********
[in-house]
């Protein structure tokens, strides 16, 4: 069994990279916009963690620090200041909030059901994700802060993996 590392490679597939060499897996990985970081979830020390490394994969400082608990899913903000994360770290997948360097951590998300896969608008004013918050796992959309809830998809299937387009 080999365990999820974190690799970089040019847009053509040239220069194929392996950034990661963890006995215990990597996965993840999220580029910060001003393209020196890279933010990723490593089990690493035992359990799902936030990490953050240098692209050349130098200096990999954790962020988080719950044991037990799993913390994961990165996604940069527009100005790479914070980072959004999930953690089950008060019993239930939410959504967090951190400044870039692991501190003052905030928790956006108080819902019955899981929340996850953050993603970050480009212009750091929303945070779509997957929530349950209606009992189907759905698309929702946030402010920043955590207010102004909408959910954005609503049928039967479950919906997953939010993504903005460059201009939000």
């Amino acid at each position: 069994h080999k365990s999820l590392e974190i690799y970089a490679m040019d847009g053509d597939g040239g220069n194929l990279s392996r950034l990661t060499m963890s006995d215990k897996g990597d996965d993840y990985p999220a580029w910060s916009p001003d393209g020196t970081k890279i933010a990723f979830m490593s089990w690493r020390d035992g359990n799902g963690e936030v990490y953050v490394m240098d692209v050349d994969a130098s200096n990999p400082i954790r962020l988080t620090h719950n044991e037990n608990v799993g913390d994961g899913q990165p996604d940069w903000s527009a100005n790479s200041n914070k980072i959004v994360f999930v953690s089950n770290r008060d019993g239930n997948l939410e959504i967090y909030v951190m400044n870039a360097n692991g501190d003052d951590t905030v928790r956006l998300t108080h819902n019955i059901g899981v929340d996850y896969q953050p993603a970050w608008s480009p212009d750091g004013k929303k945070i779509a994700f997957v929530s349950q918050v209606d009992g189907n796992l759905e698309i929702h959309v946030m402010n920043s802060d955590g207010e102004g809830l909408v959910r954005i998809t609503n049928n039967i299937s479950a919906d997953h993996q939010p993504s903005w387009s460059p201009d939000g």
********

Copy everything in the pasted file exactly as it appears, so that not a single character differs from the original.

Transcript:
[in-house]
């Protein structure tokens, strides 16, 4: 069994990279916009963690620090200041909030059901994700802060993996 590392490679597939060499897996990985970081979830020390490394994969400082608990899913903000994360770290997948360097951590998300896969608008004013918050796992959309809830998809299937387009 080999365990999820974190690799970089040019847009053509040239220069194929392996950034990661963890006995215990990597996965993840999220580029910060001003393209020196890279933010990723490593089990690493035992359990799902936030990490953050240098692209050349130098200096990999954790962020988080719950044991037990799993913390994961990165996604940069527009100005790479914070980072959004999930953690089950008060019993239930939410959504967090951190400044870039692991501190003052905030928790956006108080819902019955899981929340996850953050993603970050480009212009750091929303945070779509997957929530349950209606009992189907759905698309929702946030402010920043955590207010102004909408959910954005609503049928039967479950919906997953939010993504903005460059201009939000």
């Amino acid at each position: 069994h080999k365990s999820l590392e974190i690799y970089a490679m040019d847009g053509d597939g040239g220069n194929l990279s392996r950034l990661t060499m963890s006995d215990k897996g990597d996965d993840y990985p999220a580029w910060s916009p001003d393209g020196t970081k890279i933010a990723f979830m490593s089990w690493r020390d035992g359990n799902g963690e936030v990490y953050v490394m240098d692209v050349d994969a130098s200096n990999p400082i954790r962020l988080t620090h719950n044991e037990n608990v799993g913390d994961g899913q990165p996604d940069w903000s527009a100005n790479s200041n914070k980072i959004v994360f999930v953690s089950n770290r008060d019993g239930n997948l939410e959504i967090y909030v951190m400044n870039a360097n692991g501190d003052d951590t905030v928790r956006l998300t108080h819902n019955i059901g899981v929340d996850y896969q953050p993603a970050w608008s480009p212009d750091g004013k929303k945070i779509a994700f997957v929530s349950q918050v209606d009992g189907n796992l759905e698309i929702h959309v946030m402010n920043s802060d955590g207010e102004g809830l909408v959910r954005i998809t609503n049928n039967i299937s479950a919906d997953h993996q939010p993504s903005w387009s460059p201009d939000g």